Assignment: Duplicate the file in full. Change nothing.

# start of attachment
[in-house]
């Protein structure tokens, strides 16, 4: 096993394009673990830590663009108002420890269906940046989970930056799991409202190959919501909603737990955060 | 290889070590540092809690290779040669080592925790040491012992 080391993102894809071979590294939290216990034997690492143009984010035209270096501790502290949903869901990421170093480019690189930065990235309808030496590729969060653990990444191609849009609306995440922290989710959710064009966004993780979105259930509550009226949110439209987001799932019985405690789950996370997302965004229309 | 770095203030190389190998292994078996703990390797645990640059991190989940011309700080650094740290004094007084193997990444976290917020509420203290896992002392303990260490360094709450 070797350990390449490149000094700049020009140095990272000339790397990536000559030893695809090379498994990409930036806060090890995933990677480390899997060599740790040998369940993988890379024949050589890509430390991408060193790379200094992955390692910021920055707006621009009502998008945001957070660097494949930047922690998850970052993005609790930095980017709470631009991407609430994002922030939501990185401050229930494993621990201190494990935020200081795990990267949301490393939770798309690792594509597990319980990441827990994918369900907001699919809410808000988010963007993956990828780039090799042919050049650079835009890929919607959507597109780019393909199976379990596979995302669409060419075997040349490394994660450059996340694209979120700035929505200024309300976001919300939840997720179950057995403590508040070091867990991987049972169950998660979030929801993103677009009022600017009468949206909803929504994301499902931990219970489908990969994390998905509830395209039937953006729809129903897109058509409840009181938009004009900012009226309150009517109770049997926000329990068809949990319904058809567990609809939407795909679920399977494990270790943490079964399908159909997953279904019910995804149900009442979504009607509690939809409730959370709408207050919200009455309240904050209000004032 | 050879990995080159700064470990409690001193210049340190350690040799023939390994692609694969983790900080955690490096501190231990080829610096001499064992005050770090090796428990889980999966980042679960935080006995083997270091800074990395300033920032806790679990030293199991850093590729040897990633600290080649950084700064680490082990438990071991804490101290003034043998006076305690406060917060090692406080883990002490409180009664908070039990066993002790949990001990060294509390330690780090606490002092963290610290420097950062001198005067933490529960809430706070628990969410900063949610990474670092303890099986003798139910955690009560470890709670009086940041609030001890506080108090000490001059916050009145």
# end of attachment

[in-house]
């Protein structure tokens, strides 16, 4: 096993394009673990830590663009108002420890269906940046989970930056799991409202190959919501909603737990955060 | 290889070590540092809690290779040669080592925790040491012992 080391993102894809071979590294939290216990034997690492143009984010035209270096501790502290949903869901990421170093480019690189930065990235309808030496590729969060653990990444191609849009609306995440922290989710959710064009966004993780979105259930509550009226949110439209987001799932019985405690789950996370997302965004229309 | 770095203030190389190998292994078996703990390797645990640059991190989940011309700080650094740290004094007084193997990444976290917020509420203290896992002392303990260490360094709450 070797350990390449490149000094700049020009140095990272000339790397990536000559030893695809090379498994990409930036806060090890995933990677480390899997060599740790040998369940993988890379024949050589890509430390991408060193790379200094992955390692910021920055707006621009009502998008945001957070660097494949930047922690998850970052993005609790930095980017709470631009991407609430994002922030939501990185401050229930494993621990201190494990935020200081795990990267949301490393939770798309690792594509597990319980990441827990994918369900907001699919809410808000988010963007993956990828780039090799042919050049650079835009890929919607959507597109780019393909199976379990596979995302669409060419075997040349490394994660450059996340694209979120700035929505200024309300976001919300939840997720179950057995403590508040070091867990991987049972169950998660979030929801993103677009009022600017009468949206909803929504994301499902931990219970489908990969994390998905509830395209039937953006729809129903897109058509409840009181938009004009900012009226309150009517109770049997926000329990068809949990319904058809567990609809939407795909679920399977494990270790943490079964399908159909997953279904019910995804149900009442979504009607509690939809409730959370709408207050919200009455309240904050209000004032 | 050879990995080159700064470990409690001193210049340190350690040799023939390994692609694969983790900080955690490096501190231990080829610096001499064992005050770090090796428990889980999966980042679960935080006995083997270091800074990395300033920032806790679990030293199991850093590729040897990633600290080649950084700064680490082990438990071991804490101290003034043998006076305690406060917060090692406080883990002490409180009664908070039990066993002790949990001990060294509390330690780090606490002092963290610290420097950062001198005067933490529960809430706070628990969410900063949610990474670092303890099986003798139910955690009560470890709670009086940041609030001890506080108090000490001059916050009145």